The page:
How to influence influencers
According to our recent consumer index survey, bloggers are the third most trusted source of information when it comes to purchasing decisions (after friends and family), surpassing celebrities, journalists, brands and (unsurprisingly) politicians. As consumers get bombarded with more and more online content, brands cannot ignore the power of these influencers if they wish to maintain one-to-one engagement with their customers.
If brands are looking to win over influencers and jump aboard this trend, taking a tailored approach to working with them allows you to have far more targeted conversations, by focusing on promotions and products that are most relevant to an individual influencer.
High-street retailer Debenhams has recognised the potential targeted reach that bloggers and social influencers can provide, and over the last 24 months has developed a dedicated blogger enrolment programme to engage them and their users. Pia Sharma, e-commerce marketing manager at Debenhams states: “Debenhams has recognised blog and content sites as key influencers of the customer journey. It is a great way to target specific audiences and drive brand awareness and engagement with our customers. It is a key part of our affiliate programme and an area we will continue to invest in.”
Most bloggers also have the ability to reach a larger audience by developing a strong social media presence, meaning that two out of three brands now want to work with social media influencers. Leading on from this, more and more influencers have taken the conversation away from the blogosphere, and now have the conversation with their followers solely through social networks like Twitter and Instagram. Brands need to recognise how they can work with these influencers in order to make the most out of their reach. Debenhams, for example, has capitalised on this by getting involved with video content that these influencers are publishing.
It is important to recognise the different consumer attitudes towards content/native advertising in order for retailers to work with them in the most effective way. According to a study carried out by the IAB, consumers make a conscious decision as to whether to engage in a content piece or not. This is based on relevancy of the content to them as an individual, whether they see value from it as they would with other editorial content from a publisher and finally (maybe most importantly) the trust in the author, publisher or brand associated with the marketing content.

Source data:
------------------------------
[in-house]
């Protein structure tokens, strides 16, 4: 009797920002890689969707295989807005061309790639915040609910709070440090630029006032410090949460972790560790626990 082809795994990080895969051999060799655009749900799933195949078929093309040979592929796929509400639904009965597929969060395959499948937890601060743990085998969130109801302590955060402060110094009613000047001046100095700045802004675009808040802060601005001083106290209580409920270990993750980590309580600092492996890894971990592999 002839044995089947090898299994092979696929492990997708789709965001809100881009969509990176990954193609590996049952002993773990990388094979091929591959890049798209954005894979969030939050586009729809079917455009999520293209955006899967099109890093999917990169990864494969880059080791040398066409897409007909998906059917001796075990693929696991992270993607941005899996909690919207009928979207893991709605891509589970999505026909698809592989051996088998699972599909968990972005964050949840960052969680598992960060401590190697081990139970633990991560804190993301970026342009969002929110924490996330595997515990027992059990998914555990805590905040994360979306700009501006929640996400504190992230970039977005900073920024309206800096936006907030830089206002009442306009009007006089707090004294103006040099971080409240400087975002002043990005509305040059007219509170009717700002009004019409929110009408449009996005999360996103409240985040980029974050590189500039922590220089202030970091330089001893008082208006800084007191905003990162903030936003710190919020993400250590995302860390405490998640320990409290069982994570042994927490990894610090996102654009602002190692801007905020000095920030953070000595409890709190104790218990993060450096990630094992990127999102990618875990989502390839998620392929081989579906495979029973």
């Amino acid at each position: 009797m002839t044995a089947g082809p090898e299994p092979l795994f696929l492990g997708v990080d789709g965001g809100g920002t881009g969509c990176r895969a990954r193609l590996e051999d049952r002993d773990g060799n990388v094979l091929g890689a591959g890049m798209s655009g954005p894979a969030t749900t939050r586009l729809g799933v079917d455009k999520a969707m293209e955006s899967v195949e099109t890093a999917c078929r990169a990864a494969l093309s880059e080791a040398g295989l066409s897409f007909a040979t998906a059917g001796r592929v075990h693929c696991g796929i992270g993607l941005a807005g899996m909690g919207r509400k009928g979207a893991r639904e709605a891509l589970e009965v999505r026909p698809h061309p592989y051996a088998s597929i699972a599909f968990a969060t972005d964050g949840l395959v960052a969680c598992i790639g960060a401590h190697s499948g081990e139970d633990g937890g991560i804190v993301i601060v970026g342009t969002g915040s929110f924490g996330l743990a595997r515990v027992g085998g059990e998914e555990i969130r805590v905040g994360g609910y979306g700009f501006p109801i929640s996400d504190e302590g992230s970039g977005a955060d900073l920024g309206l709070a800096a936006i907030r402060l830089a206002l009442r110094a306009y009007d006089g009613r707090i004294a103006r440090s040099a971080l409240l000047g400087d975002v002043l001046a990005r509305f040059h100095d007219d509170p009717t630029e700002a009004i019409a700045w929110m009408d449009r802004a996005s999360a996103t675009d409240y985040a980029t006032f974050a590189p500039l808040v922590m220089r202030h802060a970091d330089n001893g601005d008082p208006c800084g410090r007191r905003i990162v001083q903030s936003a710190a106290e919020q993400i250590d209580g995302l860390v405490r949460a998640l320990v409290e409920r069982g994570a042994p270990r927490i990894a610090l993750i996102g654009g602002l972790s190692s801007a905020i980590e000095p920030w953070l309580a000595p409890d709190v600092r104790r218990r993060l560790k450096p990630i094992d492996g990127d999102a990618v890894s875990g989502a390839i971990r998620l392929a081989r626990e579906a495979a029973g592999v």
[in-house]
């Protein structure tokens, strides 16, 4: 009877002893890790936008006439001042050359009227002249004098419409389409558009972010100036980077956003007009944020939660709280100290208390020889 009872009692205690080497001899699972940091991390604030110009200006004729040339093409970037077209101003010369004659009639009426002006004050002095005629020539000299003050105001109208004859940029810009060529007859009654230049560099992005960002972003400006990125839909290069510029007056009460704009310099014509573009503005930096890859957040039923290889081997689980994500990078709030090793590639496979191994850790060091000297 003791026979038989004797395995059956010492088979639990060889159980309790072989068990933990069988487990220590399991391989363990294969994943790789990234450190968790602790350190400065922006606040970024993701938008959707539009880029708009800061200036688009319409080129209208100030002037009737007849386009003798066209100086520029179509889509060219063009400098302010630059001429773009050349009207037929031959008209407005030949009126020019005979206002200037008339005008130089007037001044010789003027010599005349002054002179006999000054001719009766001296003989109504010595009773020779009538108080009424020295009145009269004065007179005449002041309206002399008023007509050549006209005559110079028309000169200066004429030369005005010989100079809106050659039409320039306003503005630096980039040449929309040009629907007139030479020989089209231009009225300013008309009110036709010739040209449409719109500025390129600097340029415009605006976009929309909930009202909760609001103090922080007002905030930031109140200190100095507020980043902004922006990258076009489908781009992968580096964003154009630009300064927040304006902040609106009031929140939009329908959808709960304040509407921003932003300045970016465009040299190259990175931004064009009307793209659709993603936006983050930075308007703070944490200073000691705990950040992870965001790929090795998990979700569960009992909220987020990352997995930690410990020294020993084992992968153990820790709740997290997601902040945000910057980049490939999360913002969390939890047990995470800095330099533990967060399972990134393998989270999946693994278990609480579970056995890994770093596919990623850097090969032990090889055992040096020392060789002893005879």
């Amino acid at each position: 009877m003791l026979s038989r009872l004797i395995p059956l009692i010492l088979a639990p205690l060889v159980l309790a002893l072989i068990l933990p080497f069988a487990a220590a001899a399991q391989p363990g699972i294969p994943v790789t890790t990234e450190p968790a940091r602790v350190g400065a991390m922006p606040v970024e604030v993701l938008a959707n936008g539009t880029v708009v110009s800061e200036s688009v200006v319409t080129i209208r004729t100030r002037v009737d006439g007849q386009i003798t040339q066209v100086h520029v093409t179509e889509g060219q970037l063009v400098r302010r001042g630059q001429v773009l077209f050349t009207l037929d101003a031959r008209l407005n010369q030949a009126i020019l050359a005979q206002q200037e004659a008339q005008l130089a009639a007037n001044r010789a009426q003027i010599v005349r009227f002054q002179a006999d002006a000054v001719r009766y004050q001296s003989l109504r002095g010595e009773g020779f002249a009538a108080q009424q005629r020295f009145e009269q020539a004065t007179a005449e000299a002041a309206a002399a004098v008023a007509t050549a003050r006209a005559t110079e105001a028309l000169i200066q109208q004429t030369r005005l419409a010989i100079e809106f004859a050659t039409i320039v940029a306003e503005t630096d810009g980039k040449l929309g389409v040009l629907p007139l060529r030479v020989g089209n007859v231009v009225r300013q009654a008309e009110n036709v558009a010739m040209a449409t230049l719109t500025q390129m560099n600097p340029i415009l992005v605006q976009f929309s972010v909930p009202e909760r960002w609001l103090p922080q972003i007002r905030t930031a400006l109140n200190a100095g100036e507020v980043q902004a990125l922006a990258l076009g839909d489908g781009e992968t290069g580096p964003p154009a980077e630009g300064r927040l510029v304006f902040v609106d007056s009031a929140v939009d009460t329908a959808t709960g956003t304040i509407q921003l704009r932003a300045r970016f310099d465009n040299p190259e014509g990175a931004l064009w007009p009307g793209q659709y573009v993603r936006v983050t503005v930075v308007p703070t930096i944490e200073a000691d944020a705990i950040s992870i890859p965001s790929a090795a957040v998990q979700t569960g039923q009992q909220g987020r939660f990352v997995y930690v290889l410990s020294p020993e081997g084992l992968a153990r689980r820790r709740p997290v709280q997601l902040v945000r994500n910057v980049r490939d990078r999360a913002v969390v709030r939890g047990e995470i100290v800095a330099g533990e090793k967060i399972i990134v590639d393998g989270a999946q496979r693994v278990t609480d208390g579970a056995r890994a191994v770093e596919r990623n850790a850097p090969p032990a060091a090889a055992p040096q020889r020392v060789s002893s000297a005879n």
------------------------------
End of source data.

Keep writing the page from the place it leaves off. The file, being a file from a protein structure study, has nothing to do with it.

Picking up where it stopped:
Finally, all brands looking for partnerships with bloggers and influencers need to make sure that they are being upfront and honest with the users that they are reaching out to. If a commercial agreement is in place, or if a blogger has been sent a free sample in exchange for a review, this needs to be made clear. A user that feels as though they are being lied to or misled will not remain loyal for long – breaking their trust is beneficial for neither blogger nor advertiser. This is why the CMA guidelines have been bought in to bring guidance for both bloggers and brands to follow.
Brands that recognise the potential of working with bloggers and influencers stand to gain a valuable share of voice with their users, as long as they are willing to take the time to tailor their content and treat their readers with integrity. With the right approach, retailers will not only gain valuable sales, but will be able to develop valuable, longer-lasting relationships with users on a more personal level.
Written by Hannah Foxton, senior account executive, at UK affiliate marketing network affilinet. Hannah has worked across a wide range of clients on the affilinet network. As part of her role she manages the Debenhams blogger programme; introducing bloggers to the Debenhams programme and its opportunities.
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